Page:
Activists fear gas study threatens SA's Wild Coast

Shell recently announced plans to start exploration over an area spanning more than 6,000 square kilometres in the Indian ocean.

The Wild Coast is situated along the coast of the Eastern Cape. Picture: wildcoast.co.za

JOHANNESBURG - A planned seismic oil and gas exploration project by energy giant Shell off South Africa's Wild Coast region, poses a danger to marine wildlife, environmentalists say.

The Anglo-Dutch firm recently announced plans to start exploration over an area spanning more than 6,000 square kilometres in the Indian ocean.

The exploration is expected to last between four and five months.

"Many sea creatures will be affected, from whales, dolphins, seals, penguins to tiny plankton that will be blasted," Janet Solomon, of the environmental group Oceans Not Oil, said.

The Wild Coast is a 300km stretch of unspoiled natural beauty along the Indian Ocean, dotted with marine and nature reserves.

Shell's exploration project is slated to start 1 December.

"That means one extremely loud shock wave every 10 seconds, 24 hours a day, for five months at a time," Solomon said on a petition that gathered nearly 85,000 signatures.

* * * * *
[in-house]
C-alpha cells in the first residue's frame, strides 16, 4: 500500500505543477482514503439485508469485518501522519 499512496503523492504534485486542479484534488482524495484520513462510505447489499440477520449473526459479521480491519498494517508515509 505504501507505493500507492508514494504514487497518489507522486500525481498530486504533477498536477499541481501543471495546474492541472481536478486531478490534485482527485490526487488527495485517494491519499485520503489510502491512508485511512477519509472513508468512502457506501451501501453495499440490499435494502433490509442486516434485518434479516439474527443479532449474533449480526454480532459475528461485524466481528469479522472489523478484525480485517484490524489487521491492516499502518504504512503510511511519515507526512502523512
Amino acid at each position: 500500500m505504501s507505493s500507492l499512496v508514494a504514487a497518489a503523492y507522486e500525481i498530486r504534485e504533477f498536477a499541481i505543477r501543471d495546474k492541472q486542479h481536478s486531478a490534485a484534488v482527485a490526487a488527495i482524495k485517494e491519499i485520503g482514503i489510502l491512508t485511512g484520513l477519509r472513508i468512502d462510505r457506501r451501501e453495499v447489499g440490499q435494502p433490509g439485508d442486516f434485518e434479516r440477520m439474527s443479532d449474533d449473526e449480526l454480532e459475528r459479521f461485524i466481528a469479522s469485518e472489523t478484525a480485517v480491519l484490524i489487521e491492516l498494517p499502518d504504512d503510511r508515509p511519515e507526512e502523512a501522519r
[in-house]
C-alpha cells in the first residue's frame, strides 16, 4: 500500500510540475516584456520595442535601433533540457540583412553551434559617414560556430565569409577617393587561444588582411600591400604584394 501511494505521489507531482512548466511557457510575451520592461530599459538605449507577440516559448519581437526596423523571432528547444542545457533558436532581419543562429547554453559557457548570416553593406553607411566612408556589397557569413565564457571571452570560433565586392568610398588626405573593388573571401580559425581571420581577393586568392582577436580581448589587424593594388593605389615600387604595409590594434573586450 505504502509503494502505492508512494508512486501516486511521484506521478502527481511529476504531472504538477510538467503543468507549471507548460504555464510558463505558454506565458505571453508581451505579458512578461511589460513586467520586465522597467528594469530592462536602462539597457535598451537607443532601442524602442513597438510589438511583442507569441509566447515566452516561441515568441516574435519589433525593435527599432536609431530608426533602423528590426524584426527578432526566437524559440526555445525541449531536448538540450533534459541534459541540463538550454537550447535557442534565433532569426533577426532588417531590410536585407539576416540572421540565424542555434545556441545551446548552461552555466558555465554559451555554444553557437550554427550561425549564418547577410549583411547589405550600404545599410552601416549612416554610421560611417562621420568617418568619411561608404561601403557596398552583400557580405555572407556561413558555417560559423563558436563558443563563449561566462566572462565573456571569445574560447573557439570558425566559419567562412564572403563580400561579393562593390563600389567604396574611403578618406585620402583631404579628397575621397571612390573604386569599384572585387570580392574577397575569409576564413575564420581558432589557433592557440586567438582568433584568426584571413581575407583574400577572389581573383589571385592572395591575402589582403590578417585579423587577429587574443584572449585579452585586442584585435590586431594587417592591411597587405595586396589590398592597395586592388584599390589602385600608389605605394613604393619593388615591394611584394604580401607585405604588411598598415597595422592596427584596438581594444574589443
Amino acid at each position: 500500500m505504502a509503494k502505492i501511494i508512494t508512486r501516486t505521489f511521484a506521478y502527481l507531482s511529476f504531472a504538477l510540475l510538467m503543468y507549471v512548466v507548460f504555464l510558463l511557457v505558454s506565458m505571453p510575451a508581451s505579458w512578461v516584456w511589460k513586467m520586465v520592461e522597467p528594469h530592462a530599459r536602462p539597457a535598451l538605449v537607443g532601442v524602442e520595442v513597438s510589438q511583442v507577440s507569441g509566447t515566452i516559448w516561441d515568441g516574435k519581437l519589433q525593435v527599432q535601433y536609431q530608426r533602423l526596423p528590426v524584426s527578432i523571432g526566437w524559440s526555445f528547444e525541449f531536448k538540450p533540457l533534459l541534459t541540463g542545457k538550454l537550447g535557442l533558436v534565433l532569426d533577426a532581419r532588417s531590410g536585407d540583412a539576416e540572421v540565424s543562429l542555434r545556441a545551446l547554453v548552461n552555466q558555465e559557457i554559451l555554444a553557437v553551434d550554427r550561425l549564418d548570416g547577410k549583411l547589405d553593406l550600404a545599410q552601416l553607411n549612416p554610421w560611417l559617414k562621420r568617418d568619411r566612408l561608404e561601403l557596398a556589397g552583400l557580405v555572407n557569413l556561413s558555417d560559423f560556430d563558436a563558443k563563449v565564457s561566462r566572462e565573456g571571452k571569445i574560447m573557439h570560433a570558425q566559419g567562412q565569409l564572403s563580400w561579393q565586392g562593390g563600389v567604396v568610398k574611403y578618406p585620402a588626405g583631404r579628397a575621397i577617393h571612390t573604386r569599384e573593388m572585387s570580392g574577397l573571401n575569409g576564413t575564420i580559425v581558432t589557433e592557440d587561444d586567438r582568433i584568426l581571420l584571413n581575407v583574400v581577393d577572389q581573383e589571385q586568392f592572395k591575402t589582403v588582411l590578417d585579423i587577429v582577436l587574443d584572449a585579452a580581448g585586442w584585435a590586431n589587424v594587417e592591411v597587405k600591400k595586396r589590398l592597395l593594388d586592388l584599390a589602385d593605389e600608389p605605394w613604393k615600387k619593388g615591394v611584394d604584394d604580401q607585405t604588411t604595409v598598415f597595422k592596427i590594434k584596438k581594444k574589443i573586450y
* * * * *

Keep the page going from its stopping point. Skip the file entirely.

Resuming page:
But a Shell representative told AFP "we take great care to prevent or minimise impacts on fish, marine mammals and other wildlife".

"Shell has long experience in collecting offshore seismic data and the welfare of wildlife is a major factor in the stringent controls we use."

The survey will be "strictly following the international guidelines" of the Joint Nature Conservation Committee, a UK government adviser on nature conservation.

"These are based on decades of global scientific research."

The area being surveyed lies 20km off the coast, in waters that are 700 to 3,000 metres deep.

Shell said there will be an exclusion zone of 500 metres around the sound source that will be constantly monitored round the clock by onboard independent marine mammal observers.

Survey operations will be immediately suspended if any animal enters the exclusion zone, it said.

On start-up, the sound is increased slowly to let animals in the vicinity gradually move away from the sound source, according to Shell.

The survey will create a 3D model of possible offshore energy reserves, using sound waves created by blasts of compressed air. The sound waves reflect off the ocean floor in ways that allow scientists to decode what lies underneath.

Environmentalists say the explosions will disrupt the feeding and migration of sea life, especially whales and other animals that rely on their own sound waves to navigate the ocean.